Copper in the Arts

August 2020

J. Anne Butler: Inspiration in Emotion

By Lisa Scheid

liver-chestnut-1.jpgBronze sculpture by J. Anne Butler.
Photograph courtesy of J. Anne Butler. 

Bronze sculptor J. Anne Butler finds inspiration in emotion.

She said the inspiration for a new life size Arabian horse foal came from her great love for the Arabian horse, the fun and joy that the spring foals bring as they develop. 

“Their innocence and energy, like all newborns, bring hope,” she says.

More by accident than design, Anne, as she is known, has specialized in Arabian horse bronzes but she loves to sculpt a wide range of subjects, said her husband Ray Tweedie.

A native of the English Lake District, Butler was born and raised close to nature in the farming community. 

She now lives in Scottsdale, Arizona, which is a major center of the Arabian horse world. 

Butler’s path to renown bronze sculptor, particularly of Arabian horses, passes through stints at an international figurine company, textile design and sculpture work for Walt Disney company, Schmidt and Enesco. She has been a struggling single parent, then married artist creating a blended family of seven with Tweedie. She’s dealt with health issues. 

Like the beloved breed, Butler’s strength and resolve set her apart. 

“To me there are no boundaries,” she says in her artist’s statement. “I have always believed that anyone can do anything they want, if they want it hard enough. I am entirely self-taught, learning by my powers of observation, not having had formal education in sculpting or anatomy either equine or human.”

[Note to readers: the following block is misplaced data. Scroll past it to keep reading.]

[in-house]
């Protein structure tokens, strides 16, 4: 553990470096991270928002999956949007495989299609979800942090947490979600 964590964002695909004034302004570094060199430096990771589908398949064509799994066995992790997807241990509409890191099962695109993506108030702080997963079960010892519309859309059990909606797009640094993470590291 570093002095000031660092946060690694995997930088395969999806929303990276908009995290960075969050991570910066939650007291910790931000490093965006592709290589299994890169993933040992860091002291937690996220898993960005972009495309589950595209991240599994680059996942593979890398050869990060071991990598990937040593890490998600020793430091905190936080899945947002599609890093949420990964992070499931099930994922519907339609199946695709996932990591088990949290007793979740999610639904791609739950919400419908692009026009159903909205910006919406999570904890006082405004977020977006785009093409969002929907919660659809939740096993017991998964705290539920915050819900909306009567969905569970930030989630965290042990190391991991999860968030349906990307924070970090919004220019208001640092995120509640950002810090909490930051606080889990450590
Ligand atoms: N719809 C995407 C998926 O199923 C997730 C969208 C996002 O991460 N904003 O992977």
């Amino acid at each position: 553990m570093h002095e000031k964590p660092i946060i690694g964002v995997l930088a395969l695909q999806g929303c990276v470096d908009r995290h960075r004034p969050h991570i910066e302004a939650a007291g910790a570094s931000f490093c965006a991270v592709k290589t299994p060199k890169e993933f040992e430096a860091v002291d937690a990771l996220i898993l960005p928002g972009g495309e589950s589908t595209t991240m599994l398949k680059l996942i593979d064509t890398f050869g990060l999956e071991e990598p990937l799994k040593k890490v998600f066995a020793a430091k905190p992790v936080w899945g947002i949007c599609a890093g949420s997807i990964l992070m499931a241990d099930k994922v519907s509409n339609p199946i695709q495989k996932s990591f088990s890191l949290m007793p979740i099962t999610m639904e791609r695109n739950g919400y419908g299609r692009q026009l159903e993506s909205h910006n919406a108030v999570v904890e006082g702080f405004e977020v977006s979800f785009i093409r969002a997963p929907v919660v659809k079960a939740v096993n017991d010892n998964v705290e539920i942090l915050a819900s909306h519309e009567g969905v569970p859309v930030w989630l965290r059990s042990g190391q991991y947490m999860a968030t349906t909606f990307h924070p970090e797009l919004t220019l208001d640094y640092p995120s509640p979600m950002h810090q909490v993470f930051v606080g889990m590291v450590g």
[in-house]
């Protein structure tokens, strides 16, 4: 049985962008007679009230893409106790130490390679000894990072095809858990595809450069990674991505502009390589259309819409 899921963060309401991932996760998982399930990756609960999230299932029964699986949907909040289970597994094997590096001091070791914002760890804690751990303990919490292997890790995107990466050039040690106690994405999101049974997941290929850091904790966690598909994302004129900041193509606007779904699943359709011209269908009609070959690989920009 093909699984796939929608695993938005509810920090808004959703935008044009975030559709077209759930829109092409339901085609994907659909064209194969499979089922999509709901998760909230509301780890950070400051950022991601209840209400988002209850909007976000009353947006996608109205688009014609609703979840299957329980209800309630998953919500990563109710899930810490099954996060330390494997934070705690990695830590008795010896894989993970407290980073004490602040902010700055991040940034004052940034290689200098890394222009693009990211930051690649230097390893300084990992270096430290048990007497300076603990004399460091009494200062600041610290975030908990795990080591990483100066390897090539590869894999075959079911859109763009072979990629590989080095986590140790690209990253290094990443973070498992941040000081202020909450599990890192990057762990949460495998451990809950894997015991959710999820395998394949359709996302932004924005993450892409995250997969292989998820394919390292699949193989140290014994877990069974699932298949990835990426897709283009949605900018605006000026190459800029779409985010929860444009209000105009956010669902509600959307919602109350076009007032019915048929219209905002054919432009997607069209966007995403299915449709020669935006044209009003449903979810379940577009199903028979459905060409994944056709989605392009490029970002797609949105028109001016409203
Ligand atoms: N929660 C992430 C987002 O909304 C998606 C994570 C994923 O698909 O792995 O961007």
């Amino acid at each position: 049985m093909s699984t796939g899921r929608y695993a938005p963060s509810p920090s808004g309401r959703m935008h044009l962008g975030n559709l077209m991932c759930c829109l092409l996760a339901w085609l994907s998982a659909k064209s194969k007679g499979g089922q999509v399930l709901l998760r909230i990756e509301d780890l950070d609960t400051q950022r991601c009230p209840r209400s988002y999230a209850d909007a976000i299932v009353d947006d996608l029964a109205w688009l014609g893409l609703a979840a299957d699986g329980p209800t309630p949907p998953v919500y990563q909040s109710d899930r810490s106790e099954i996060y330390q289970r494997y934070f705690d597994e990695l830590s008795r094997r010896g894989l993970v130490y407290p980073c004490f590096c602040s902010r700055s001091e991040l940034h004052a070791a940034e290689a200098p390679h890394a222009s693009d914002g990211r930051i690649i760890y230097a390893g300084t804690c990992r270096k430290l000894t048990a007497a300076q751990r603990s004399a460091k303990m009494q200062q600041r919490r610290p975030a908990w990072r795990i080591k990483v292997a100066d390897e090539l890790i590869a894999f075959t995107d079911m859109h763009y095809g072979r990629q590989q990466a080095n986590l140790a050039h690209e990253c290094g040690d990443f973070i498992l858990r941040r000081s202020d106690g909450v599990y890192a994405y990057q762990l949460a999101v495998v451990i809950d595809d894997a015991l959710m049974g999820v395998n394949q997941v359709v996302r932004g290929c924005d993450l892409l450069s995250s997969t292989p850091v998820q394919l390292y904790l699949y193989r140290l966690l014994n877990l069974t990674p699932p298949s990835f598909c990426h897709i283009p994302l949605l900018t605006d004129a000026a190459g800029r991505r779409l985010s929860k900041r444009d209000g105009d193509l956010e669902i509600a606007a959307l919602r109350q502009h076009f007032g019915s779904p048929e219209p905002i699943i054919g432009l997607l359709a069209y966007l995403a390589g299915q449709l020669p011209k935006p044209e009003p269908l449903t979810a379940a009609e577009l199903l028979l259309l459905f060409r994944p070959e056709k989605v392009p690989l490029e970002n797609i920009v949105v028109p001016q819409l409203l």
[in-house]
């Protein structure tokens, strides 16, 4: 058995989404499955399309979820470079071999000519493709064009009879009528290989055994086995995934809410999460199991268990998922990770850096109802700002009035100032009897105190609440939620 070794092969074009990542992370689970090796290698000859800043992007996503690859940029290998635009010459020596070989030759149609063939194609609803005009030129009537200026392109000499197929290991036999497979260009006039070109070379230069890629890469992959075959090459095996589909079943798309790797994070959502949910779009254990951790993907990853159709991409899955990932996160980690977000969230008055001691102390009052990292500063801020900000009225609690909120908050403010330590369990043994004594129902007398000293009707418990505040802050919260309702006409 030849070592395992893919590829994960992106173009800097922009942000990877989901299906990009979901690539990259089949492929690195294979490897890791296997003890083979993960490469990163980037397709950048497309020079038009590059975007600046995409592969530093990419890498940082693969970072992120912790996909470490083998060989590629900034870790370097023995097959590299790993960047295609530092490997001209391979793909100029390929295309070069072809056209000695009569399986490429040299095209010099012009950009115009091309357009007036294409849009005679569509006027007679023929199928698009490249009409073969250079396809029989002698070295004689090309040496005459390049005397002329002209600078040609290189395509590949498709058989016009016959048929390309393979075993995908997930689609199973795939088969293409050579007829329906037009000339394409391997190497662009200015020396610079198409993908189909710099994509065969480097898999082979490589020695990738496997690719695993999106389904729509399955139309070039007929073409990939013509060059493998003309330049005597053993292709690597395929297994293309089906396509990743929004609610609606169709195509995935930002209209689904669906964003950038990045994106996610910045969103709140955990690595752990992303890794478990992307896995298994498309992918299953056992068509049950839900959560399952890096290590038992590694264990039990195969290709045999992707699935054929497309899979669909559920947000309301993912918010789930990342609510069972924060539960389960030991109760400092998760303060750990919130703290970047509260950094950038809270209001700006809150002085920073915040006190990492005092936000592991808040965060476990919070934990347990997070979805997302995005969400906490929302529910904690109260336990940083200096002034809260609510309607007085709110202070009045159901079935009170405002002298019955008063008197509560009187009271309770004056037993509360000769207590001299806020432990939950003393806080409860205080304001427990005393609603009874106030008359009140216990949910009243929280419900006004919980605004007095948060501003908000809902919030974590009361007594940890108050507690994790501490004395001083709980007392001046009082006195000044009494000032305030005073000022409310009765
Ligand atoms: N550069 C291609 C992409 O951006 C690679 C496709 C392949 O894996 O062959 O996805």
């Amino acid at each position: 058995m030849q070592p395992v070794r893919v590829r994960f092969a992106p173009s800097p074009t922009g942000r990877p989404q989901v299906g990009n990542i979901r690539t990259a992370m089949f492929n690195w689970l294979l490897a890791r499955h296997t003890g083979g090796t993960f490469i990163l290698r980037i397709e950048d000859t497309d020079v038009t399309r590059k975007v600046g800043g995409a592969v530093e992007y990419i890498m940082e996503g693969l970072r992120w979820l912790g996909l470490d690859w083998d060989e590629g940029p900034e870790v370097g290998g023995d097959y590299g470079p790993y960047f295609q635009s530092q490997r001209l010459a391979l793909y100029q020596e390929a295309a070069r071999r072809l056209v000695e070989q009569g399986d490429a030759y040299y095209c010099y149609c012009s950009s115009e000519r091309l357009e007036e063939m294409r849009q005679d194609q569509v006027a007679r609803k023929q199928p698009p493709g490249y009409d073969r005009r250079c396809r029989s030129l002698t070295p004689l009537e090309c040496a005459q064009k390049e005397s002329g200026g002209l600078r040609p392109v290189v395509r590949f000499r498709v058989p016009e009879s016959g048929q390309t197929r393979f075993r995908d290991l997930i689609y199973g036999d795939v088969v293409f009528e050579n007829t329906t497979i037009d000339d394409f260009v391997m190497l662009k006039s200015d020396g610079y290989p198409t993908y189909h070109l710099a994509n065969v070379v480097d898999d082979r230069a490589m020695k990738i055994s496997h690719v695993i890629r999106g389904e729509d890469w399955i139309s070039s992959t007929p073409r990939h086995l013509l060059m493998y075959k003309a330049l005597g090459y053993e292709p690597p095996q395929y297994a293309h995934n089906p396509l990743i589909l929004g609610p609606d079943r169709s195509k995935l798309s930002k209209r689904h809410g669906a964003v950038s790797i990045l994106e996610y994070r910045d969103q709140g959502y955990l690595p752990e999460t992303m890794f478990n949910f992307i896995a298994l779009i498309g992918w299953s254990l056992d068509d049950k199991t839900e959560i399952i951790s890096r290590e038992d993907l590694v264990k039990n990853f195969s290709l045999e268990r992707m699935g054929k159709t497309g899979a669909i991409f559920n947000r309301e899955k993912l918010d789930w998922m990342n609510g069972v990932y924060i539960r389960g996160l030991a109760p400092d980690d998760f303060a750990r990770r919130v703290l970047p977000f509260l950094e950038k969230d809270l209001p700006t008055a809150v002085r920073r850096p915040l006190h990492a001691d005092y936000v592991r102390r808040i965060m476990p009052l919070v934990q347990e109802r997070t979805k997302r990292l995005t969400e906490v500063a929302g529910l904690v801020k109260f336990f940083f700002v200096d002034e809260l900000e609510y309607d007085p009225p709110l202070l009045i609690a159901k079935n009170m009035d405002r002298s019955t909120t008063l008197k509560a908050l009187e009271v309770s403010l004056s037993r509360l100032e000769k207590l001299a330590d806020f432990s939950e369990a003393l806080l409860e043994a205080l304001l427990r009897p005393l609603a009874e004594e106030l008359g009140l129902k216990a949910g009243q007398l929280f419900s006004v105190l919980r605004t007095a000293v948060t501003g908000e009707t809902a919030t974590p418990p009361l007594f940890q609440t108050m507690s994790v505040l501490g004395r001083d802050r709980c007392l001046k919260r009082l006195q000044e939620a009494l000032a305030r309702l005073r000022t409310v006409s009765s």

She credits encouragement from Tweedie and a mentor.

Tweedie is the one who urged her to visit a famous sculptress in the Lake District when Butler was thinking of giving up on her dream of sculpting solo. 

Josephina de Vasconcellos persuaded Butler to carry on, saying Butler had no right to waste her God-given talent.

Butler described the way she creates as ambitious and instinctual.

“Unlike many artists who produce drawings or a maquette, I work in a different way, through emotion, once a basic idea is formed in my mind, as I am working, the piece has to ‘feel’ right as regards balance, attitude, composition etc,” she says. “I have to feel the spirit of the sculpture as it grows, it has taken me many years to realise this process cannot be forced.”

When Butler started producing her own sculptures she worked in cold cast porcelain, personally hand painting each piece. That sense of individuality remains in her technique as she works in bronze.

“I enjoy working in bronze. I prefer the strength of the metal and the challenge of bringing it to life.” she says.

Most of her sculptures are collector’s editions limited to a few worldwide, making each member of the edition as individual as possible by customizing patinas and bases to suit a client’s needs.

Butler’s sculptures and original paintings can be found in collections of the HM Queen Elizabeth II and HRH Prince Philip, Duke of Edinburgh as well as those of Rolling Stones drummer Charlie Watts and the late Patrick Swayze. Her work can be found in the United States, Europe, Mexico, Japan, Africa and the Middle East.

Resources:

J. Anne Butler, Scottsdale, AZ

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